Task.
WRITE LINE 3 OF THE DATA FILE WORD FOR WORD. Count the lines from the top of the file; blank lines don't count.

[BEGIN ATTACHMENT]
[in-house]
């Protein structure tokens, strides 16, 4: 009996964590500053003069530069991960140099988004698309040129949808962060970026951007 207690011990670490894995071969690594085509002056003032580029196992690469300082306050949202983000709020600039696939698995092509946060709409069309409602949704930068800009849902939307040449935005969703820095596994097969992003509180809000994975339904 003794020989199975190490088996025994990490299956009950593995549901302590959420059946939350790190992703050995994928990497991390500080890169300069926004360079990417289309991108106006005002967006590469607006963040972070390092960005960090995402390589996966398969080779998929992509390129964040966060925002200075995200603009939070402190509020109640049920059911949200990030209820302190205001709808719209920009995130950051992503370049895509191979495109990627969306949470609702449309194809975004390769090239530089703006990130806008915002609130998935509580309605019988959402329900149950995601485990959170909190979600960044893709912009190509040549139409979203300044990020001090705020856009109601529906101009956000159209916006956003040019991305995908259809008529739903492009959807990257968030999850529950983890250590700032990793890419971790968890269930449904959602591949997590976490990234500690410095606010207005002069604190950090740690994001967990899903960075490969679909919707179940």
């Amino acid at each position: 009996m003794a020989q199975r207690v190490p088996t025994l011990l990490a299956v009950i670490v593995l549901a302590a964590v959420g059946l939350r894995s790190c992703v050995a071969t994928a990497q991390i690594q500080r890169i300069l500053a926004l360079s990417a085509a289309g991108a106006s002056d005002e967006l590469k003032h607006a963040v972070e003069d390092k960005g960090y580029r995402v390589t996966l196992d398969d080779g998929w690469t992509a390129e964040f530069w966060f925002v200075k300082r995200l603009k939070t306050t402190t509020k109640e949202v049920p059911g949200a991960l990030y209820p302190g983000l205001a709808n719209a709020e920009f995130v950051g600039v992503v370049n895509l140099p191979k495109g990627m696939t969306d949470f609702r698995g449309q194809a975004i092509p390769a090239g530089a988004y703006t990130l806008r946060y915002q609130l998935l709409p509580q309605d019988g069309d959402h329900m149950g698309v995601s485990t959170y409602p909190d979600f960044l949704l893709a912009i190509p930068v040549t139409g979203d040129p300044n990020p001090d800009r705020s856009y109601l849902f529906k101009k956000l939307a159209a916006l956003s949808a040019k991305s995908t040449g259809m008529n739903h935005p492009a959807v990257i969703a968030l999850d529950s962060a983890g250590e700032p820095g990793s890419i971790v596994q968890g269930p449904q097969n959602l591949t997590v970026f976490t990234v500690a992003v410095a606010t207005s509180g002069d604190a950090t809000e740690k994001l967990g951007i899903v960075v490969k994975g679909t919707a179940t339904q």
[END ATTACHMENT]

């Amino acid at each position: 009996m003794a020989q199975r207690v190490p088996t025994l011990l990490a299956v009950i670490v593995l549901a302590a964590v959420g059946l939350r894995s790190c992703v050995a071969t994928a990497q991390i690594q500080r890169i300069l500053a926004l360079s990417a085509a289309g991108a106006s002056d005002e967006l590469k003032h607006a963040v972070e003069d390092k960005g960090y580029r995402v390589t996966l196992d398969d080779g998929w690469t992509a390129e964040f530069w966060f925002v200075k300082r995200l603009k939070t306050t402190t509020k109640e949202v049920p059911g949200a991960l990030y209820p302190g983000l205001a709808n719209a709020e920009f995130v950051g600039v992503v370049n895509l140099p191979k495109g990627m696939t969306d949470f609702r698995g449309q194809a975004i092509p390769a090239g530089a988004y703006t990130l806008r946060y915002q609130l998935l709409p509580q309605d019988g069309d959402h329900m149950g698309v995601s485990t959170y409602p909190d979600f960044l949704l893709a912009i190509p930068v040549t139409g979203d040129p300044n990020p001090d800009r705020s856009y109601l849902f529906k101009k956000l939307a159209a916006l956003s949808a040019k991305s995908t040449g259809m008529n739903h935005p492009a959807v990257i969703a968030l999850d529950s962060a983890g250590e700032p820095g990793s890419i971790v596994q968890g269930p449904q097969n959602l591949t997590v970026f976490t990234v500690a992003v410095a606010t207005s509180g002069d604190a950090t809000e740690k994001l967990g951007i899903v960075v490969k994975g679909t919707a179940t339904q």